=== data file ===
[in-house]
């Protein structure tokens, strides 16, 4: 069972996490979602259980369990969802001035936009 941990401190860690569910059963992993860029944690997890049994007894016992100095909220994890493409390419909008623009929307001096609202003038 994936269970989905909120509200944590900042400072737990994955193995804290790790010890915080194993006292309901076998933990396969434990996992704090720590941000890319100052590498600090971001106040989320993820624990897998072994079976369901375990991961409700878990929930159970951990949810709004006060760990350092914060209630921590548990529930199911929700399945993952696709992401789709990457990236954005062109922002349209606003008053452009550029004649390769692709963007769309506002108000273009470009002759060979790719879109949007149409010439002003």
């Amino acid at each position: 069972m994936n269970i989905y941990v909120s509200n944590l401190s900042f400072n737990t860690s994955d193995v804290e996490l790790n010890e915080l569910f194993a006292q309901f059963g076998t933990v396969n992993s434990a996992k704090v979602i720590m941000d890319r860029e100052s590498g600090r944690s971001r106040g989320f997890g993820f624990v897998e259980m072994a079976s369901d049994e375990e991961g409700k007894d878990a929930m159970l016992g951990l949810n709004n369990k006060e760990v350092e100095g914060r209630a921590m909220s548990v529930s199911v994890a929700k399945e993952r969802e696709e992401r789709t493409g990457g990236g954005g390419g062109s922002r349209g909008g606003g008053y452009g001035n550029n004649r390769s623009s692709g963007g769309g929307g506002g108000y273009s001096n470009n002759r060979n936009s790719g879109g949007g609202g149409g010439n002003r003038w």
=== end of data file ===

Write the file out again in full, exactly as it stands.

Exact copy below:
[in-house]
């Protein structure tokens, strides 16, 4: 069972996490979602259980369990969802001035936009 941990401190860690569910059963992993860029944690997890049994007894016992100095909220994890493409390419909008623009929307001096609202003038 994936269970989905909120509200944590900042400072737990994955193995804290790790010890915080194993006292309901076998933990396969434990996992704090720590941000890319100052590498600090971001106040989320993820624990897998072994079976369901375990991961409700878990929930159970951990949810709004006060760990350092914060209630921590548990529930199911929700399945993952696709992401789709990457990236954005062109922002349209606003008053452009550029004649390769692709963007769309506002108000273009470009002759060979790719879109949007149409010439002003």
């Amino acid at each position: 069972m994936n269970i989905y941990v909120s509200n944590l401190s900042f400072n737990t860690s994955d193995v804290e996490l790790n010890e915080l569910f194993a006292q309901f059963g076998t933990v396969n992993s434990a996992k704090v979602i720590m941000d890319r860029e100052s590498g600090r944690s971001r106040g989320f997890g993820f624990v897998e259980m072994a079976s369901d049994e375990e991961g409700k007894d878990a929930m159970l016992g951990l949810n709004n369990k006060e760990v350092e100095g914060r209630a921590m909220s548990v529930s199911v994890a929700k399945e993952r969802e696709e992401r789709t493409g990457g990236g954005g390419g062109s922002r349209g909008g606003g008053y452009g001035n550029n004649r390769s623009s692709g963007g769309g929307g506002g108000y273009s001096n470009n002759r060979n936009s790719g879109g949007g609202g149409g010439n002003r003038w």